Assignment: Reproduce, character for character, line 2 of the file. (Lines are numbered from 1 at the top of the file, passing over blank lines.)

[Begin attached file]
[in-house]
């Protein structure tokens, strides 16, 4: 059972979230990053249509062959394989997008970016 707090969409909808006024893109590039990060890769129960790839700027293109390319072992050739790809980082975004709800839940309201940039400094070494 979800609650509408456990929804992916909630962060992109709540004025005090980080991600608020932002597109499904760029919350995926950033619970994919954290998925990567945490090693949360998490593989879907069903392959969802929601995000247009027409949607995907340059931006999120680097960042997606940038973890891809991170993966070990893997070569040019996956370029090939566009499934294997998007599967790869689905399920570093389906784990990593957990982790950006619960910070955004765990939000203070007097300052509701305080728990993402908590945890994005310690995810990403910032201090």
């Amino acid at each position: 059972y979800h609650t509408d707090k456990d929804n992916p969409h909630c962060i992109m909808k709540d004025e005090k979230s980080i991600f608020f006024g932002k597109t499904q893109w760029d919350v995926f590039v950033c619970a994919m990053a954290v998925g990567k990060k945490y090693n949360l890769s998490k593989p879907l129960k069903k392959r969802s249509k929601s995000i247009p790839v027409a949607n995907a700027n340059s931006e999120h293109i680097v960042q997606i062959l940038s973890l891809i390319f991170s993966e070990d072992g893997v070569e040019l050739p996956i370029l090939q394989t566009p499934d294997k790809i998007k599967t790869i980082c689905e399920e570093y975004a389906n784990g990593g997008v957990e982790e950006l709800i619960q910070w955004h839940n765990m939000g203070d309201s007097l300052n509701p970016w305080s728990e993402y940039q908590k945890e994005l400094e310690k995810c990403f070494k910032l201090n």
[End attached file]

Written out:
């Protein structure tokens, strides 16, 4: 059972979230990053249509062959394989997008970016 707090969409909808006024893109590039990060890769129960790839700027293109390319072992050739790809980082975004709800839940309201940039400094070494 979800609650509408456990929804992916909630962060992109709540004025005090980080991600608020932002597109499904760029919350995926950033619970994919954290998925990567945490090693949360998490593989879907069903392959969802929601995000247009027409949607995907340059931006999120680097960042997606940038973890891809991170993966070990893997070569040019996956370029090939566009499934294997998007599967790869689905399920570093389906784990990593957990982790950006619960910070955004765990939000203070007097300052509701305080728990993402908590945890994005310690995810990403910032201090």